There are so many uncertainties in our world: We do not know how secure our jobs are. We are not protected against fatal illnesses, attacks by terrorists, war, and disaster. But we can be sure about our relationship with God and the gift of everlasting life.
I. IT IS POSSIBLE TO HAVE ASSURANCE OF SALVATION
1. Common Misunderstandings
Some people think that only sinless persons can know they are saved. Imagine what could have happened after the prodigal son had returned home: The next day father and son have breakfast together. The son accidentally hits a glass of orange juice, spilling it over the tablecloth. The glass falls to the floor and breaks, and the son starts swearing. Would the father send him back to the pigs? Hardly. He may tell him that at home such behavior is unacceptable, but the son remains a son. Likewise, a person who has been saved is not a sinless individual, but someone whose goal is not to sin.
Others follow the motto, “Once saved, always saved.” In other words, it does not matter much how you live after you have been saved. Revelation 3:11 rejects such an idea. Still others believe that certainty of salvation depends on emotions. If you feel you are saved, you are saved; if not, bad for you. But the sick man at the Pool of Bethesda obeyed Jesus’ command before feeling that he was healed. Certainty of salvation has to do with faith. Feelings are secondary (Heb 11:6; Rom 1:17).
2. Persons Who Had This Certainty
- Moses (Exod 32:32; for the “book” see Rev 20:15)
- Peter (1 Pet 5:1)
- Paul (2 Tim 4:7–8)
- Christians in Ephesus (Eph 2:8)
- Christians in Colossae (Col 1:12–14)
Some may argue that we cannot compare ourselves with these persons. But they were sinners like we are: Moses was a murderer, Peter betrayed Jesus, Paul persecuted Christians, and the believers in Ephesus and Colossae were not sinless (Eph 4:25–32; Col 3:2–13).
3. God’s Wish with Regard to Certainty of Salvation
We want certainty in all areas of life. What about our salvation? The Bible offers us wonderful assurance (John 3:16, 36; John 5:24; John 20:30–31; Rom 8:1). In 1 John 5:11–13, it is God’s will for us to have assurance of salvation.
II. CERTAINTY OF SALVATION IS NEEDED
1. The Importance of Certainty of Salvation
Assurance is necessary in order to have the right relationship with God. It allows us to let go of all attempts to save ourselves. Instead of having religious stress we can love, thank, and trust God.
Assurance is necessary in order to have the right relationship with fellow humans. We do not help them through good works and our testimony in order to receive some points that would count toward our salvation. Our ministry is selfless.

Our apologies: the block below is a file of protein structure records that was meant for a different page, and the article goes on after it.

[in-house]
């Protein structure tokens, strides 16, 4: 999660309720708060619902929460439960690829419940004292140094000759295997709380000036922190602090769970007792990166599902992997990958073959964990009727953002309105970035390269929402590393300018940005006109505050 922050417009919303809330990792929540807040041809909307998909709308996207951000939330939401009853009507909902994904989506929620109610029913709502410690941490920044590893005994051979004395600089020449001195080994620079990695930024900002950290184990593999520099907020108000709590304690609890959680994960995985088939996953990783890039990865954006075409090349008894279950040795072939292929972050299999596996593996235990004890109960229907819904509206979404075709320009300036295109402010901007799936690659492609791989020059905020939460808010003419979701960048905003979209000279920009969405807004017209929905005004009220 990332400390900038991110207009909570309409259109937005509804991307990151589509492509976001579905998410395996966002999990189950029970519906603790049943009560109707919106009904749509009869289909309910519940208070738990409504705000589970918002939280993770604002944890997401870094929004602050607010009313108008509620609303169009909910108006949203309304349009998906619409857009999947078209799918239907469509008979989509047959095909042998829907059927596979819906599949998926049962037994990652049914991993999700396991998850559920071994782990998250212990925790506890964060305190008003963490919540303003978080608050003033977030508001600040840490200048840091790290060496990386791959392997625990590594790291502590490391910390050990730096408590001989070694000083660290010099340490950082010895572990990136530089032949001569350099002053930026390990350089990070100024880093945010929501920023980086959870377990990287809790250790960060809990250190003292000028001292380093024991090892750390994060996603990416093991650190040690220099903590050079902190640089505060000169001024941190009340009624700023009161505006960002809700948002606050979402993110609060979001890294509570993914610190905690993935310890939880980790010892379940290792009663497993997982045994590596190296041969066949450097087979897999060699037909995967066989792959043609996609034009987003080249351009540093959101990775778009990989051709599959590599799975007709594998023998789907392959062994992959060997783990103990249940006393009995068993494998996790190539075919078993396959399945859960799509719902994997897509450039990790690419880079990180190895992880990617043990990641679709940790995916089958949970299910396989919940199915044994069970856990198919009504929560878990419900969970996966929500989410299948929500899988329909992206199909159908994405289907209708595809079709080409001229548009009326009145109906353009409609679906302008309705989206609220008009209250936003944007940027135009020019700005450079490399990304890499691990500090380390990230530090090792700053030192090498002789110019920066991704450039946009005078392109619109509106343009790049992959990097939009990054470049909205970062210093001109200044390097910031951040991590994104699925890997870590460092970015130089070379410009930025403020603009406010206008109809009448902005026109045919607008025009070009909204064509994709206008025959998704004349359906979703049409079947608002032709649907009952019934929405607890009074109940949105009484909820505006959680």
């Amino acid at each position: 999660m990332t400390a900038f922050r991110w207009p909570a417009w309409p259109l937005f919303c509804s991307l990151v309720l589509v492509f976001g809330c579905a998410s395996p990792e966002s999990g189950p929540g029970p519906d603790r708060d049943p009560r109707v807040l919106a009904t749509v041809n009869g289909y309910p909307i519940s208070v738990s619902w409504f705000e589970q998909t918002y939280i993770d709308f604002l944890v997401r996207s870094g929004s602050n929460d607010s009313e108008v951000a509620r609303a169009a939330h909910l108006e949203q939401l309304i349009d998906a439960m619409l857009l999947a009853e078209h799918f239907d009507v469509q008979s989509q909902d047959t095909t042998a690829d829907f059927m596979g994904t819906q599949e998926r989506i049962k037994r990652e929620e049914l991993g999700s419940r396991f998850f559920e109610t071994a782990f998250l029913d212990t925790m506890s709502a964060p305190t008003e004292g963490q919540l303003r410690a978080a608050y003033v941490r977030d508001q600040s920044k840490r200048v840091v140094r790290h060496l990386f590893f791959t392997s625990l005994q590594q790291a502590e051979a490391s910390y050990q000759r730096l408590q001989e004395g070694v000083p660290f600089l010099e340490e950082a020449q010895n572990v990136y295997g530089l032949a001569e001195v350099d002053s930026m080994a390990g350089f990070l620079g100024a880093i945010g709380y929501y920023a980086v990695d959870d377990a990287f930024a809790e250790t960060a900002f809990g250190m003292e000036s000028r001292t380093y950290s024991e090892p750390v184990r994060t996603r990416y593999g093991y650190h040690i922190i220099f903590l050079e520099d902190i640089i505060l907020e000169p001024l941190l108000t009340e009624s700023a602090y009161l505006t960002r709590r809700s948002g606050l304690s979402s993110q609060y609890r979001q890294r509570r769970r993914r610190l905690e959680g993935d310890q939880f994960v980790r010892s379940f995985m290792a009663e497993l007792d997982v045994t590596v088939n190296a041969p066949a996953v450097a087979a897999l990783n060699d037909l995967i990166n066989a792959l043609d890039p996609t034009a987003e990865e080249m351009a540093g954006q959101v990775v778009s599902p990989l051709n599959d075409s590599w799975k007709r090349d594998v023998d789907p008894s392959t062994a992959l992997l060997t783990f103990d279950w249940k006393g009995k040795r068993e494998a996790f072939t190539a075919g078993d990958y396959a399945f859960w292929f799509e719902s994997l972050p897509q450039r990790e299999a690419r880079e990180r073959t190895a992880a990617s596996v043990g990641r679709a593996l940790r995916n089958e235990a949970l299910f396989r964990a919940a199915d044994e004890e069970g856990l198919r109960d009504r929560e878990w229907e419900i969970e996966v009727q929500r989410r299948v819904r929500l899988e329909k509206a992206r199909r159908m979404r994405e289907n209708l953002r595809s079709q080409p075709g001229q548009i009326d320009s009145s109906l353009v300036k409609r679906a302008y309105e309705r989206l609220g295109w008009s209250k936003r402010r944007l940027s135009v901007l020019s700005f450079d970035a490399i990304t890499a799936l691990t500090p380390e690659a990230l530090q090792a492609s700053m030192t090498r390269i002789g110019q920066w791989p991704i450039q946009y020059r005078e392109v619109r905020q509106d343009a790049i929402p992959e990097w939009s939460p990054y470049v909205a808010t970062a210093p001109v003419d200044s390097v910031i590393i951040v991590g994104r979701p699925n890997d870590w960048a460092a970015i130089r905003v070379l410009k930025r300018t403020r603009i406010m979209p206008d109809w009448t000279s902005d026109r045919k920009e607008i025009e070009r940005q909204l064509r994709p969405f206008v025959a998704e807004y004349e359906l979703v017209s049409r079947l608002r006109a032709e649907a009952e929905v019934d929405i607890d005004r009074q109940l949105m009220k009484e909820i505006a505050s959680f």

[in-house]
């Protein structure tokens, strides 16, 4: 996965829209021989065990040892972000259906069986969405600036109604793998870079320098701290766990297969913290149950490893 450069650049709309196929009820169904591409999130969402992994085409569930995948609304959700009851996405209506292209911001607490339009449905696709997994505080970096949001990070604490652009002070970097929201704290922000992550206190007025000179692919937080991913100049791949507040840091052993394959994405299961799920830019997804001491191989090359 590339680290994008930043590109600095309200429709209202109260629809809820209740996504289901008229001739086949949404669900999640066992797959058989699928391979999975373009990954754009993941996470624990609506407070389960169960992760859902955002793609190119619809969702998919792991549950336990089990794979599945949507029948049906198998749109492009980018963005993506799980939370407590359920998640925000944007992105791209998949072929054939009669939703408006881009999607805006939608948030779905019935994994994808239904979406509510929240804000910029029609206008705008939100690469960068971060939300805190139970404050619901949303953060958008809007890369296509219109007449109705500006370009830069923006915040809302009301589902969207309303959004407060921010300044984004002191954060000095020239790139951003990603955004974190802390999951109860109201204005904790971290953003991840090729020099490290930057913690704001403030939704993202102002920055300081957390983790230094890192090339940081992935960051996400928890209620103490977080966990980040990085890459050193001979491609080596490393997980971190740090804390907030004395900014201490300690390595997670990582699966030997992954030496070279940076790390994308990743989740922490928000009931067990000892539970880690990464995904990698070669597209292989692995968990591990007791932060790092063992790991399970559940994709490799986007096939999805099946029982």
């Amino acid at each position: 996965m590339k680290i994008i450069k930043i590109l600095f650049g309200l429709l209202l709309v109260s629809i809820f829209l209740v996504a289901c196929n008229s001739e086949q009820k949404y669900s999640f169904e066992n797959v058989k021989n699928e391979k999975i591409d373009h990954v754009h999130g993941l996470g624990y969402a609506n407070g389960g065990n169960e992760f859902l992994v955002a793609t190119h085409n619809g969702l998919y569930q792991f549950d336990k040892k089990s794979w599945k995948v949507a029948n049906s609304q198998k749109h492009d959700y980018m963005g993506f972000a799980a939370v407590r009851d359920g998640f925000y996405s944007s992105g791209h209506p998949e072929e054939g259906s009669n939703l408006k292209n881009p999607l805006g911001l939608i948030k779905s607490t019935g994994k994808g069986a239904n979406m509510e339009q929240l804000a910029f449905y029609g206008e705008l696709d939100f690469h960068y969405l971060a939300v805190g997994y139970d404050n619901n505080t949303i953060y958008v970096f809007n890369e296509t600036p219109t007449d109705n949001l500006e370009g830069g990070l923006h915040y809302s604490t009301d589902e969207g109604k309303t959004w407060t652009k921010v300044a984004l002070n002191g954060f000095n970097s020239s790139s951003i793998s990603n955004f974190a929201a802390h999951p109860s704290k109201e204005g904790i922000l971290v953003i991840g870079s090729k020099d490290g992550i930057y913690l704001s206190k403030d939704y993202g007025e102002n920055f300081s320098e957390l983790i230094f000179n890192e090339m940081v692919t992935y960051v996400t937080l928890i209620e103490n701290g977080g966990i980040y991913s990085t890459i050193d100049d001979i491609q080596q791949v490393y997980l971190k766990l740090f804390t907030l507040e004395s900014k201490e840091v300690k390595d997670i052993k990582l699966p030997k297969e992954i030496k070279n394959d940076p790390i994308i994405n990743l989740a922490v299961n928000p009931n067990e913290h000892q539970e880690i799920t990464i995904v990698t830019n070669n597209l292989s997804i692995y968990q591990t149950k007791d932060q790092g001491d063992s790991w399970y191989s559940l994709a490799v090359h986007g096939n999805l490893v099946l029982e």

Assurance is needed for our own psychological wellbeing—to experience joy, fearlessness, and serenity.
Assurance is needed when it comes to dying (2 Sam 23:1–5).
2. How to Find Certainty of Salvation?
What must we do to be saved? “Believe in the Lord Jesus, and you will be saved” (Acts 16:31).
Five steps may be helpful:
- Recognize that God loves you and has a plan for your life (John 3:16; 10:10).
- Accept that you are a sinner and cannot save yourself. As sinners we are separated from God, have to expect death, and cannot bridge the chasm that exists between God and us (Rom 3:23; Isa 59:2).
- Recognize that in Jesus Christ God has prepared the only way out of our dilemma. By dying in our place Jesus has bridged the chasm (Rom 5:8; John 14:6).
- Accept Jesus as Savior and Lord (John 1:12; 6:47–48, 54) by faith (Acts 16:31; Eph 2:8–9). Invite Him to take complete control over your life.
- Rely on God’s promises, not your feelings. If you have accepted Jesus as Savior and Lord, trust the divine promise that you now have everlasting life (1 John 5:11–13). Maintain your relationship with the Lord by daily talking to Him in prayer and listening to His Word, by seeking the fellowship of believers and talking about Jesus to others.
Why shouldn’t we now in our prayer invite Jesus into our lives? Assurance of salvation is a priceless gift and treasure.
Ekkehardt Mueller is Associate Director for the Biblical Research Institute at the General Conference of Seventh-day Adventists. This article has been reprinted, by permission, from Reflections, the BRI newsletter.